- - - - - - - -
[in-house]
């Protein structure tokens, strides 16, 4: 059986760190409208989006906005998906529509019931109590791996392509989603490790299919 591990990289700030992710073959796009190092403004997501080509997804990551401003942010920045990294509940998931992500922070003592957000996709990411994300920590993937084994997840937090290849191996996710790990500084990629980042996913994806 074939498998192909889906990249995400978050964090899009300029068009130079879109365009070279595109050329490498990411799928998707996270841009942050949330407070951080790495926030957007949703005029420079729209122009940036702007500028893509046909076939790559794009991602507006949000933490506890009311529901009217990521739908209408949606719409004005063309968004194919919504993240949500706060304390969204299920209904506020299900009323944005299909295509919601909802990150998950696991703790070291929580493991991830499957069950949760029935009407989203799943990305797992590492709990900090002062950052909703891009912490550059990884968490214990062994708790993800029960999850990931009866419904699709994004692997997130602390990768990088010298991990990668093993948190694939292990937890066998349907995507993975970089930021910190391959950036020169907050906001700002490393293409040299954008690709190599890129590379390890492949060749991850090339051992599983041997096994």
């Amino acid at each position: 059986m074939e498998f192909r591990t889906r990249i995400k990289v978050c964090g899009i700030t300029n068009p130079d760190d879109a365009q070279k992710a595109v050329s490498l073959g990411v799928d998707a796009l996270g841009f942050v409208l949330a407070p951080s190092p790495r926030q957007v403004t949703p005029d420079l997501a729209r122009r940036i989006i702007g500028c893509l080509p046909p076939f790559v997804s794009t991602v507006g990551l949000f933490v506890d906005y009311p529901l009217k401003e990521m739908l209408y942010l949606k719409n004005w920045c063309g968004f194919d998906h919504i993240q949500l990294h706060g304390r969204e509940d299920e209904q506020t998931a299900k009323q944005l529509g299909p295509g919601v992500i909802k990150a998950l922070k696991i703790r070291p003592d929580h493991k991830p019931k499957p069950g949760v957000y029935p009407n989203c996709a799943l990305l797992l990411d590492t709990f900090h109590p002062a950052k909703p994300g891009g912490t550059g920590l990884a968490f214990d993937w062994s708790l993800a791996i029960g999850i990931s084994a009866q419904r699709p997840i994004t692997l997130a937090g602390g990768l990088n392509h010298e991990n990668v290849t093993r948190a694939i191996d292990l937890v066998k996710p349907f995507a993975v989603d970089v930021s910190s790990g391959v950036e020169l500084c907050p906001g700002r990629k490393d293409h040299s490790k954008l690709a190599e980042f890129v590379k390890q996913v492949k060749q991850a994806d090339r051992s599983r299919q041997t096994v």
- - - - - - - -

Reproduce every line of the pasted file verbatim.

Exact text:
[in-house]
């Protein structure tokens, strides 16, 4: 059986760190409208989006906005998906529509019931109590791996392509989603490790299919 591990990289700030992710073959796009190092403004997501080509997804990551401003942010920045990294509940998931992500922070003592957000996709990411994300920590993937084994997840937090290849191996996710790990500084990629980042996913994806 074939498998192909889906990249995400978050964090899009300029068009130079879109365009070279595109050329490498990411799928998707996270841009942050949330407070951080790495926030957007949703005029420079729209122009940036702007500028893509046909076939790559794009991602507006949000933490506890009311529901009217990521739908209408949606719409004005063309968004194919919504993240949500706060304390969204299920209904506020299900009323944005299909295509919601909802990150998950696991703790070291929580493991991830499957069950949760029935009407989203799943990305797992590492709990900090002062950052909703891009912490550059990884968490214990062994708790993800029960999850990931009866419904699709994004692997997130602390990768990088010298991990990668093993948190694939292990937890066998349907995507993975970089930021910190391959950036020169907050906001700002490393293409040299954008690709190599890129590379390890492949060749991850090339051992599983041997096994």
């Amino acid at each position: 059986m074939e498998f192909r591990t889906r990249i995400k990289v978050c964090g899009i700030t300029n068009p130079d760190d879109a365009q070279k992710a595109v050329s490498l073959g990411v799928d998707a796009l996270g841009f942050v409208l949330a407070p951080s190092p790495r926030q957007v403004t949703p005029d420079l997501a729209r122009r940036i989006i702007g500028c893509l080509p046909p076939f790559v997804s794009t991602v507006g990551l949000f933490v506890d906005y009311p529901l009217k401003e990521m739908l209408y942010l949606k719409n004005w920045c063309g968004f194919d998906h919504i993240q949500l990294h706060g304390r969204e509940d299920e209904q506020t998931a299900k009323q944005l529509g299909p295509g919601v992500i909802k990150a998950l922070k696991i703790r070291p003592d929580h493991k991830p019931k499957p069950g949760v957000y029935p009407n989203c996709a799943l990305l797992l990411d590492t709990f900090h109590p002062a950052k909703p994300g891009g912490t550059g920590l990884a968490f214990d993937w062994s708790l993800a791996i029960g999850i990931s084994a009866q419904r699709p997840i994004t692997l997130a937090g602390g990768l990088n392509h010298e991990n990668v290849t093993r948190a694939i191996d292990l937890v066998k996710p349907f995507a993975v989603d970089v930021s910190s790990g391959v950036e020169l500084c907050p906001g700002r990629k490393d293409h040299s490790k954008l690709a190599e980042f890129v590379k390890q996913v492949k060749q991850a994806d090339r051992s599983r299919q041997t096994v």